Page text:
4. Connexin36 localization to pinealocytes in the pineal gland of mouse and rat (pages 1594–1605)

      S. G. Wang, D. D. Tsao, K. G. Vanderpool, T. Yasumura, J. E. Rash and J. I. Nagy

      Version of Record online: 25 MAY 2017 | DOI: 10.1111/ejn.13602

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      Several neuroendocrine cell types are linked by gap junctions consisting of connexin36, including pancreatic β‐cells, adrenal medullary chromaffin cells and hypothalamic neuroendocrine cells. Here, we show the localization of connexin36‐containing gap junctions to pinealocytes in the pineal of mice and rats. Our results suggest that, as in other neuroendocrine organs, intercellular communication mediated by these gap junctions contribute to the hormone secretory functions of pinealocytes.


    1. Effect of nucleus accumbens lesions on socially motivated behaviour of young domestic chicks (pages 1606–1612)

      Gergely Zachar, András Sebestyén Tóth, Márton Balogh and András Csillag

      Version of Record online: 3 OCT 2016 | DOI: 10.1111/ejn.13402

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      Young domestic chicks with radiofrequency lesions to the nucleus accumbens (Ac), in comparison with control (sham‐operated) birds, emitted more distress calls when tested in isolation in the open field. Yet distress vocalization was suppressed on the presentation of a predatory stimulus, similarly in lesioned and in control chicks. Both groups chose the larger flock (eight) of conspecifics over the smaller one (three). Accumbens lesions may have elicited either decreased fear of exposure to predators or increased craving for conspecifics, suggesting that the likely function of Ac is to modulate goal‐driven, including socially motivated, behaviours, especially when a direct stimulus representing the goal is absent.


    1. Daily oscillation of odorant detection in rat olfactory epithelium (pages 1613–1622)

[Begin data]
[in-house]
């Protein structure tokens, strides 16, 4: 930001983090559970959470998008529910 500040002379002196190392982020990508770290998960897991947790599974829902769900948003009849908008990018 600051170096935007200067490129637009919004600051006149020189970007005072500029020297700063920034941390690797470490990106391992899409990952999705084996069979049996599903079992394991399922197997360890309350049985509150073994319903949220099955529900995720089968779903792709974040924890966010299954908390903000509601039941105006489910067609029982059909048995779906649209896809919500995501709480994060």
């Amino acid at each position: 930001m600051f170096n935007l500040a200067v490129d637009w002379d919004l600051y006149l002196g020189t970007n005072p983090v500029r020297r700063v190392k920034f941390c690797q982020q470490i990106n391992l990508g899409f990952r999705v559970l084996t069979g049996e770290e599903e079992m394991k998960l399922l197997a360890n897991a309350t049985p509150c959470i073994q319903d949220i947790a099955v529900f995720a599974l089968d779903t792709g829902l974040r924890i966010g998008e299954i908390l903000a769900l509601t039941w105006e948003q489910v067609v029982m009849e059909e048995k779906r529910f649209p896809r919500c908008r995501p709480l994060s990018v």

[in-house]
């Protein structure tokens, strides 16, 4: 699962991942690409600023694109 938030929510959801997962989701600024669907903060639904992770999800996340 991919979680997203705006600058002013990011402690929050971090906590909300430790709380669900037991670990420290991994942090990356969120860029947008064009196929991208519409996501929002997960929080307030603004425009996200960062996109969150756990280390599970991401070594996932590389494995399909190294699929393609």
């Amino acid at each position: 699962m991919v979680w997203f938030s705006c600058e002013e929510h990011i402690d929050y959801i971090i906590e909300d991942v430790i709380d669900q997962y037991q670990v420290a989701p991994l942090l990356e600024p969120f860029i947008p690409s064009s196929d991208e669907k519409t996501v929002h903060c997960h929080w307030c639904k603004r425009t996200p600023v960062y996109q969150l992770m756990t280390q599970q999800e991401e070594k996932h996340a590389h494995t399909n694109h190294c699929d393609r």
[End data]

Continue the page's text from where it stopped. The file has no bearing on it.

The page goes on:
Adrien Francois, Vincent Bombail, David Jarriault, Adrien Acquistapace, Denise Grebert, Xavier Grosmaitre and Nicolas Meunier

      Version of Record online: 23 MAY 2017 | DOI: 10.1111/ejn.13600

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      The treatment of odorant information by the olfactory bulb has been shown to oscillate daily, a potential role of its peripheral input has never been considered. In this study, we present the first evidence that odorant detection capacities of the olfactory epithelium follow a nychtemeral rhythm. Our work thus offers a new perspective to study the origin of the olfactory bulb cycling. Furthermore, it emphasises the need to consider daily variation in experimental procedures involving olfaction even when recording at the first step of its processing.


    1. Probabilistic vs. deterministic fiber tracking and the influence of different seed regions to delineate cerebellar‐thalamic fibers in deep brain stimulation (pages 1623–1633)

      Juergen R. Schlaier, Anton L. Beer, Rupert Faltermeier, Claudia Fellner, Kathrin Steib, Max Lange, Mark W. Greenlee, Alexander T. Brawanski and Judith M. Anthofer

      Version of Record online: 2 MAY 2017 | DOI: 10.1111/ejn.13575

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      Probabilistic tracking (green) based on 64 diffusion gradient orientations showed the dentate‐rubro‐thalamic tract (DRTT) along the same path as deterministic tracking with 12 gradient orientations (yellow). However, the probabilistic approach detected the DRTT in more brains than the deterministic approach. Superior to the ventral thalamus the deterministic solution merged with the pyramidal tract, whereas the probabilistic solution diverged into additional tracts such as the ansa lenticularis.